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Why is there a high gender gap in the newly merged districts of KP?




Three million people from the FATA region moved to the adjacent province of KP due to the Pakistani military's eagerly awaited assault on the Taliban in 2002.  More than 95% of locals were relocated back to their homes after militants were forced out of the area, but recovery and reconstruction are still ongoing. The unification of the FATA with the adjacent province of KP through an amendment to the Pakistani Constitution is the most significant move the government of Pakistan has lately taken toward normalising this post-war territory.

The FATA area will no longer be referred to as FATA in official correspondence, the secretariat of the chief minister of KP said in a letter to all provincial administrative agencies dated July 16, 2018. Instead, KP's "Newly Merged Districts" refer to the former FATA agencies. The FATA Secretariat, which keeps its name, will be transformed. The first stage of this process is integrating the health and education sectors into the KP Civil Secretariat.


About 1195 schools were destroyed or partially damaged during the Talibanization and militant control. Because of this, the enrolment of girls, which was already relatively low, was severely cut, depriving hundreds of thousands of children of their fundamental right to an education. Only 37% of females are enrolled in elementary schools and 5% in secondary schools, respectively, according to statistics from the NMDs' AEC. There are various causes for this sharp decline in enrolment rates.

The large displacement of the population, many of whom have remained in temporarily displaced person camps, is another element that distinguishes the NMDs from other poor areas of Pakistan and sets them apart contextually. Children living in these camps had access to temporary schools run by nongovernmental organisations to complete their education, while those who stayed behind had little to no access to it. Before 2015, when peace-building and resettlement initiatives started, this circumstance led to more females than boys dropping out of school.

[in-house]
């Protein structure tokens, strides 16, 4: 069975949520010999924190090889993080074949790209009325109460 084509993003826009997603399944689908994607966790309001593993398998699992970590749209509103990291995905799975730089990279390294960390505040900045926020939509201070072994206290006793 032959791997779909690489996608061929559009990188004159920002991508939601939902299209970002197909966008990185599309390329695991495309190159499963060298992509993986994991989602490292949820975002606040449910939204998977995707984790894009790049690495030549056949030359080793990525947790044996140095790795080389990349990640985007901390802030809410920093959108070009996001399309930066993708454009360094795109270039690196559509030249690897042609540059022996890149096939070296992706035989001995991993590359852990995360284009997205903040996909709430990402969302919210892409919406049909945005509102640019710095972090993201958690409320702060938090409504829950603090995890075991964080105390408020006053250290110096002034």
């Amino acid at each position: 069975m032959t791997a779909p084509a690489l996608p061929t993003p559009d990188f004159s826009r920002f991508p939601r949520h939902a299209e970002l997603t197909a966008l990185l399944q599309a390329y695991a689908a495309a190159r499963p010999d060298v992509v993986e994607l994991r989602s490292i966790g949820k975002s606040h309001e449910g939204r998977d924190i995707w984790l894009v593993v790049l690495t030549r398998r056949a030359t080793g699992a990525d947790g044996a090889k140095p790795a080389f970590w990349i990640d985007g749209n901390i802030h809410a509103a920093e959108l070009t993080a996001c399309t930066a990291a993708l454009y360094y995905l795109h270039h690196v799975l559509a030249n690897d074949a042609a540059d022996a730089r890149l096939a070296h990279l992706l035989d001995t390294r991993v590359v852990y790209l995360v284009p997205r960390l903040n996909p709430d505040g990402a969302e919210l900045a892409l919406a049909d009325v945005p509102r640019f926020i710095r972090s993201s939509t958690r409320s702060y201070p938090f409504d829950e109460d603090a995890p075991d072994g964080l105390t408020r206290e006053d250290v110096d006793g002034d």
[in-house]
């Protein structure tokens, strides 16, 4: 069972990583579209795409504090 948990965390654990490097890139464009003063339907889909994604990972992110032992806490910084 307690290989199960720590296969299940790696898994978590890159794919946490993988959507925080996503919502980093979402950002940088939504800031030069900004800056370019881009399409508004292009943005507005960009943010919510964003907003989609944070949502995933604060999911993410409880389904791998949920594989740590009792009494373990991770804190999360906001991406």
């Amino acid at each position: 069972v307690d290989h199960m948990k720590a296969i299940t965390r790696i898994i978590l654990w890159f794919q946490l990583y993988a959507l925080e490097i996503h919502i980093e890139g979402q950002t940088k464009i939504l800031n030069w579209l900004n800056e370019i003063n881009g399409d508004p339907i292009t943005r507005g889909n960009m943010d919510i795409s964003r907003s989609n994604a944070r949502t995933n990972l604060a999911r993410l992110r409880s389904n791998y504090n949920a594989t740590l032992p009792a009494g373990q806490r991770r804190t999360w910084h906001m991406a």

There are many reasons the girls in the NMDS are not attending school.

The girls at the NMDS don't go to school for various reasons.

  • More than 50% of locals are below the poverty level and unable to pay for their children's education.

  • Only a tiny fraction of the 1,896 primary school graduates may be enrolled in high schools.

  • More than 50% The intent behind e Male relatives of girls' school students lack access to restrooms, running water, and power.

  • There is not enough transportation to get students to remote secondary schools.

  • There is a lack of awareness of the bigger picture behind females' education. All children's education depends on employment, but outside of teaching positions, there aren't many occupations available for women in the NMDs.

  • Male relatives, not dads, frequently speak out against females continuing their education.

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